Second unit filming began on 18 January 1997 with Vic Armstrong directing; they filmed the pre-credits sequence in the French Alps and moved on to Portsmouth to film the scenes where the Royal Navy prepares to engage the Chinese. The main unit began filming on 1 April. They were unable to use the Leavesden Film Studios, which they had constructed from an abandoned Rolls-Royce factory for "GoldenEye", as George Lucas was using it for "", so instead they constructed sound stages in another derelict industrial site nearby. They also used the 007 Stage at Pinewood Studios.

They planned to film some of the scenes on location in Ho Chi Minh City, Vietnam, and had been granted a visa. This was later rescinded, two months after planning had begun, forcing filming to move to Bangkok, Thailand. Some claim the Chinese government put pressure on Vietnam to do this, because they were unhappy with the story involving corrupt Chinese generals doing the bidding of a media tycoon. However, Bond spokesman Gordon Arnell claimed the Vietnamese were merely unhappy with crew and equipment needed for pyrotechnics, with a Vietnamese official saying it was due to "many complicated reasons". [cite news |coauthors="Rush and Molloy" |title=China Resists Western Efforts to Bond |url= | publisher=New York Daily News |date=1997-03-10 |accessdate=2007-01-06]

The car chase sequence took three weeks to film, with Brent Cross car park being used to simulate Hamburg (although the final leap was filmed on locationcite web |title=Tomorrow Never Dies filming locations |url= | |accessdate=2007-01-07] ). A stunt involving setting fire to three vehicles produced more smoke than anticipated, causing a member of public to call the fire brigade. [cite news |first=Judith |last=Keeling |title=Bond Goes Down A Bomb In Brent Cross |url= | publisher=Evening Standard |date=1997-06-17 |accessdate=2007-01-07] Two locations from previous Bond films were used: Brosnan and Hatcher's love scene was filmed at Stoke Poges golf club, which had been featured in "Goldfinger", and the bay where they search for Carver's stealth boat is Khow-Ping-Khan island near Phuket, Thailand, previously used for "The Man with the Golden Gun".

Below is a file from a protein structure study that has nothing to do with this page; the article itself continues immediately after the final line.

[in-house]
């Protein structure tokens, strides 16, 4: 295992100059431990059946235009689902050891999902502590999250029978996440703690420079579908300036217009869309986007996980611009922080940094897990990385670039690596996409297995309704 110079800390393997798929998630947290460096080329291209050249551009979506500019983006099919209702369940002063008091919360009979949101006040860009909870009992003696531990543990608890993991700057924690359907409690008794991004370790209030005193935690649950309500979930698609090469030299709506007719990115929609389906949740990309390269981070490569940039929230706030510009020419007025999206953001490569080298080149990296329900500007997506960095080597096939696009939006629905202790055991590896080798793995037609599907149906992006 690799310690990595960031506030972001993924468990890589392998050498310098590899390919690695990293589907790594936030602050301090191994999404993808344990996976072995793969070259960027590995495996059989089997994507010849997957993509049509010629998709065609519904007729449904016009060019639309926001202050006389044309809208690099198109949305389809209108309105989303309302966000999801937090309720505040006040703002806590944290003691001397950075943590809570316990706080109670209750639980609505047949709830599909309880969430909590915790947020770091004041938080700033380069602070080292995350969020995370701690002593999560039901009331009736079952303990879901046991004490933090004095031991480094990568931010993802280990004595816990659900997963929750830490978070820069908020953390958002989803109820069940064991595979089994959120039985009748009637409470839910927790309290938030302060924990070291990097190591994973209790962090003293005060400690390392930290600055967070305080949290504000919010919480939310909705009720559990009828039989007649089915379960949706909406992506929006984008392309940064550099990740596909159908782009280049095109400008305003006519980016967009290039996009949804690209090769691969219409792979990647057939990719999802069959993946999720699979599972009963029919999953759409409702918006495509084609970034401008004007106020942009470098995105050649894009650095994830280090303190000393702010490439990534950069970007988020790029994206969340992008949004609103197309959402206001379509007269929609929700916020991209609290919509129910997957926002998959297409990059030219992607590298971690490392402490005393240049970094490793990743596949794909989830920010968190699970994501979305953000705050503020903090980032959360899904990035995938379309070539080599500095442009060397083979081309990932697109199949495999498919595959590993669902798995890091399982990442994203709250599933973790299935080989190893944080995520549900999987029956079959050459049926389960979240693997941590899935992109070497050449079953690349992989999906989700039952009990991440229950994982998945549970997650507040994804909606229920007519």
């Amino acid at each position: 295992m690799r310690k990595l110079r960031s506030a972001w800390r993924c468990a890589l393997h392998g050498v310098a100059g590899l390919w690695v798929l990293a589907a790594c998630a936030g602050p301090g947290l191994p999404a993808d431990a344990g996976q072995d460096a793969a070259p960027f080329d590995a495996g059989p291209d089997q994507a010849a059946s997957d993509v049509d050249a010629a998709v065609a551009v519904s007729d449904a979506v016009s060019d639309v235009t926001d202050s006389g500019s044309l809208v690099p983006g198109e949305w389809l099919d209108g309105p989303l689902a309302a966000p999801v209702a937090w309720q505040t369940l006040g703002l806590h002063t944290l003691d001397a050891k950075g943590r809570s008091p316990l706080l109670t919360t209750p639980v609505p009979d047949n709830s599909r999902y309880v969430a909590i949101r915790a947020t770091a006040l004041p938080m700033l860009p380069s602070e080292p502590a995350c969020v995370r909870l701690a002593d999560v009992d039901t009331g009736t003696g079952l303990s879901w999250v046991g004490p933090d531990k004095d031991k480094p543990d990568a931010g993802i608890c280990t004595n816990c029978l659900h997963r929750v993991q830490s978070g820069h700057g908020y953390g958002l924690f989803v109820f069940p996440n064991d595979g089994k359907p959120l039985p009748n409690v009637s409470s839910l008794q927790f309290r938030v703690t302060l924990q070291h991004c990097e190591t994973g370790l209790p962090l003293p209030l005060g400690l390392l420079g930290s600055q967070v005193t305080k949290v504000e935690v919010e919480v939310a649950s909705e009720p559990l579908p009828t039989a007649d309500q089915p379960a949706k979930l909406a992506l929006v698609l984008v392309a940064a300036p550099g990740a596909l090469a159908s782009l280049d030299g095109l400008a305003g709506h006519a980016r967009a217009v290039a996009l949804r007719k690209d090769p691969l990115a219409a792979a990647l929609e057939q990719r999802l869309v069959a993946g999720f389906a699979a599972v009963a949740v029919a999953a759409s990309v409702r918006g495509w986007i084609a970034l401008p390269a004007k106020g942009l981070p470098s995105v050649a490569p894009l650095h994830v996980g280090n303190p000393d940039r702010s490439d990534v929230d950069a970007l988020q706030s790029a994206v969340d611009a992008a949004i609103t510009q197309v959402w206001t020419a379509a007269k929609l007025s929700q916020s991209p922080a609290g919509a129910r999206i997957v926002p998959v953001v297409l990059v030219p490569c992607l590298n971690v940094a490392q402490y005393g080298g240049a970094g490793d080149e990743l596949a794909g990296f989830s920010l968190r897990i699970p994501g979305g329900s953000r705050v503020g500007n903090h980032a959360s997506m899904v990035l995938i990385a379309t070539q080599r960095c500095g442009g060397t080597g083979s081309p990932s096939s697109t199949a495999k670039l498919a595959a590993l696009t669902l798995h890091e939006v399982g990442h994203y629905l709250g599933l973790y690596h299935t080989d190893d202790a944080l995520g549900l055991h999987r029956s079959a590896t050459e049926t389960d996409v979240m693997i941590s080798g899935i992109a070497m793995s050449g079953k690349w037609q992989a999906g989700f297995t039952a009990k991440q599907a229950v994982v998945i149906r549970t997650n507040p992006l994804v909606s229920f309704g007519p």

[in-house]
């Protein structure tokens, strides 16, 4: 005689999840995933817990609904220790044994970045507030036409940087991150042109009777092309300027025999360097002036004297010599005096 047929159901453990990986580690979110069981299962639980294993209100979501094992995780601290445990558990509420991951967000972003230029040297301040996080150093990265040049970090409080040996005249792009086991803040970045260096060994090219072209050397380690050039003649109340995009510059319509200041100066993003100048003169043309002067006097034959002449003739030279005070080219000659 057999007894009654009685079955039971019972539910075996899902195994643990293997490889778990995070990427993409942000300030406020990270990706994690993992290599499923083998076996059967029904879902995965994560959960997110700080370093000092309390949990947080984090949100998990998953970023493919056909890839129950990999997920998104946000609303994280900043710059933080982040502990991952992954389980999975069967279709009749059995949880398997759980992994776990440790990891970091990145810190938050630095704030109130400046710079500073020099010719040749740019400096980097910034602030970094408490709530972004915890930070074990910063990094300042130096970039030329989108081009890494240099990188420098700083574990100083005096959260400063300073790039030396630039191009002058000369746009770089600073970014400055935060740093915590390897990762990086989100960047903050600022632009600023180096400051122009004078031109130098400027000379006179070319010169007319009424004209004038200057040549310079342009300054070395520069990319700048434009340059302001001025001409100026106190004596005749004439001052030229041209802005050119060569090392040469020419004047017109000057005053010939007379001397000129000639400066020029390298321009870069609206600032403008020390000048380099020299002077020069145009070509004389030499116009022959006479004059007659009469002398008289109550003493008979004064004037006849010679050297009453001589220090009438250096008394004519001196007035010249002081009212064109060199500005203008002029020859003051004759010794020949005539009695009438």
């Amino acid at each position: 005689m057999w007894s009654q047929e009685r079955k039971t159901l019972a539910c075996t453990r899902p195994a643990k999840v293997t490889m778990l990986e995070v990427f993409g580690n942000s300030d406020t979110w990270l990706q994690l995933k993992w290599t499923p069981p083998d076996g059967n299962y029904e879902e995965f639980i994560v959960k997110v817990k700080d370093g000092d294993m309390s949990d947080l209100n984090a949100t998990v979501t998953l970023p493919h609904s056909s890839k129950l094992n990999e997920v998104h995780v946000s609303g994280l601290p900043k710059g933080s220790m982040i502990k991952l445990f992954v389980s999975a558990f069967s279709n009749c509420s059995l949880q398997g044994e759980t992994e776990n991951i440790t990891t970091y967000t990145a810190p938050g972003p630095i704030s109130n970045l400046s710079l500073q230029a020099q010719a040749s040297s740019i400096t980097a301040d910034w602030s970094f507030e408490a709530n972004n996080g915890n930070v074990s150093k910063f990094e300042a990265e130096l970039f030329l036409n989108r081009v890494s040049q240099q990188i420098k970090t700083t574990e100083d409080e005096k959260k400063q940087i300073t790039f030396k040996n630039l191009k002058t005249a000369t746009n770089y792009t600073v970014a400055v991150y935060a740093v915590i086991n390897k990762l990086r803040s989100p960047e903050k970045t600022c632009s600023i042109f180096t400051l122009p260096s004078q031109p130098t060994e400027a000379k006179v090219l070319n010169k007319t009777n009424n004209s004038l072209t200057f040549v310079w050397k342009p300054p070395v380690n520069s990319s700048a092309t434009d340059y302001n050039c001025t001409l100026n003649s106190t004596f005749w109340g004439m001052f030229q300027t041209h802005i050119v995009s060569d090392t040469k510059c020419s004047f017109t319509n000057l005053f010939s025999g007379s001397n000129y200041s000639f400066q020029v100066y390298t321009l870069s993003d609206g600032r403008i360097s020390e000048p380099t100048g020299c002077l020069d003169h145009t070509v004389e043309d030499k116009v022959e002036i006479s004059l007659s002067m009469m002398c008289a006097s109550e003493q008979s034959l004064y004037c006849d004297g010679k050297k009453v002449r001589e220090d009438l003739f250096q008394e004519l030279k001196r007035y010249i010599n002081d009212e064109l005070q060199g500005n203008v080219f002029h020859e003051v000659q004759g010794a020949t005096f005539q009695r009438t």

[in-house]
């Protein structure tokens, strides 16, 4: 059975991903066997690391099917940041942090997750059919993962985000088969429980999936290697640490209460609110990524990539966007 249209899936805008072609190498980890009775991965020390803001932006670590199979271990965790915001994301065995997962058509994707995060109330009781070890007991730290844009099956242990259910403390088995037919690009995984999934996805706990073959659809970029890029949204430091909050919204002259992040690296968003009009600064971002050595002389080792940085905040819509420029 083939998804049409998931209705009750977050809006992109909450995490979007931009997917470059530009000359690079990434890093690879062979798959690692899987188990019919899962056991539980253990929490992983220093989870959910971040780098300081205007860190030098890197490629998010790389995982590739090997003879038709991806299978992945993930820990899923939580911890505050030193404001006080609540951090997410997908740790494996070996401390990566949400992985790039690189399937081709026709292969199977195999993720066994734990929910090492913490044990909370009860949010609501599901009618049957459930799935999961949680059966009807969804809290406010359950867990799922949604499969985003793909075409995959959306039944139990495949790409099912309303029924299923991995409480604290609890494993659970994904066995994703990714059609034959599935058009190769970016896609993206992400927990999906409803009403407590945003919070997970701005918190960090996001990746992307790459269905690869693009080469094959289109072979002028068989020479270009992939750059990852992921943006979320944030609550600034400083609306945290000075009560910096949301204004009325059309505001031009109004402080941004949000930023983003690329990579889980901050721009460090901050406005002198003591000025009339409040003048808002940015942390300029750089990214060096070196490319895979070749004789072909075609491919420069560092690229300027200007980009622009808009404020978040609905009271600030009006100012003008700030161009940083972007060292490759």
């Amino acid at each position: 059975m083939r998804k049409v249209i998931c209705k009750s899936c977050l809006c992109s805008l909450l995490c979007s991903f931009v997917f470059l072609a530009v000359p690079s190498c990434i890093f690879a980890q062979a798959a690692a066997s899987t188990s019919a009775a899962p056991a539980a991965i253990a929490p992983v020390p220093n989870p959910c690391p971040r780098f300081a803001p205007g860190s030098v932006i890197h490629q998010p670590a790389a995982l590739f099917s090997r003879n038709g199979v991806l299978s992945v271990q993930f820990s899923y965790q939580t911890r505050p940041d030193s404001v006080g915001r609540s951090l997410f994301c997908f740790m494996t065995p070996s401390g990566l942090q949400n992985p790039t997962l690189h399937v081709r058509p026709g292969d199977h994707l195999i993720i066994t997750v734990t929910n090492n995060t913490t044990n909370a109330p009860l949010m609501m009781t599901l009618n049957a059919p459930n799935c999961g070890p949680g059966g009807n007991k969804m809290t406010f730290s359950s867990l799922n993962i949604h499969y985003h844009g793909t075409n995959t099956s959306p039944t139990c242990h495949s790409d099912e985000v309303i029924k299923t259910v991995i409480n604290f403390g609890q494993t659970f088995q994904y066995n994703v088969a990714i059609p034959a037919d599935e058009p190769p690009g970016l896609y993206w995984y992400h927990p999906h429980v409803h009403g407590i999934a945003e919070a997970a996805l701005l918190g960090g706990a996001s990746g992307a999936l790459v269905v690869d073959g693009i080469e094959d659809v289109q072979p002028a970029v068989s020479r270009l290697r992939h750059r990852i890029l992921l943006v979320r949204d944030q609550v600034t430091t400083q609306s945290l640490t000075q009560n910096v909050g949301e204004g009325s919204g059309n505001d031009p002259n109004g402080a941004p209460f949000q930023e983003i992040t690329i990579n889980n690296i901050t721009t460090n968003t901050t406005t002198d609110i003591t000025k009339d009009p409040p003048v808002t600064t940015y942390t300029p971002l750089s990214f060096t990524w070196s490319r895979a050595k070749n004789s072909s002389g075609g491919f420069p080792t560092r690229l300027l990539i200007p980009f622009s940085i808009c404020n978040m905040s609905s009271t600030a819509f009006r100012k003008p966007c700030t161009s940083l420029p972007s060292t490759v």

During filming, there were reports of disputes on set. The "Daily Mail" reported that Spottiswoode and Feirstein were no longer on speaking terms and that crew members had threatened to resign, with one saying "All the happiness and teamwork which is the hallmark of Bond has disappeared completely." This was denied by Brosnan who claimed "It was nothing more than good old creative argy-bargy", with Spottiswoode saying "It has all been made up...Nothing important really went wrong." Spottiswoode did not return to direct the next film; he said the producers asked him, but he was too tired. Apparently, Brosnan and Hatcher feuded briefly during filming due to her arriving late onto the set one day. The matter was quickly resolved though and Brosnan apologized to Hatcher after realizing she was pregnant and was late for that reason.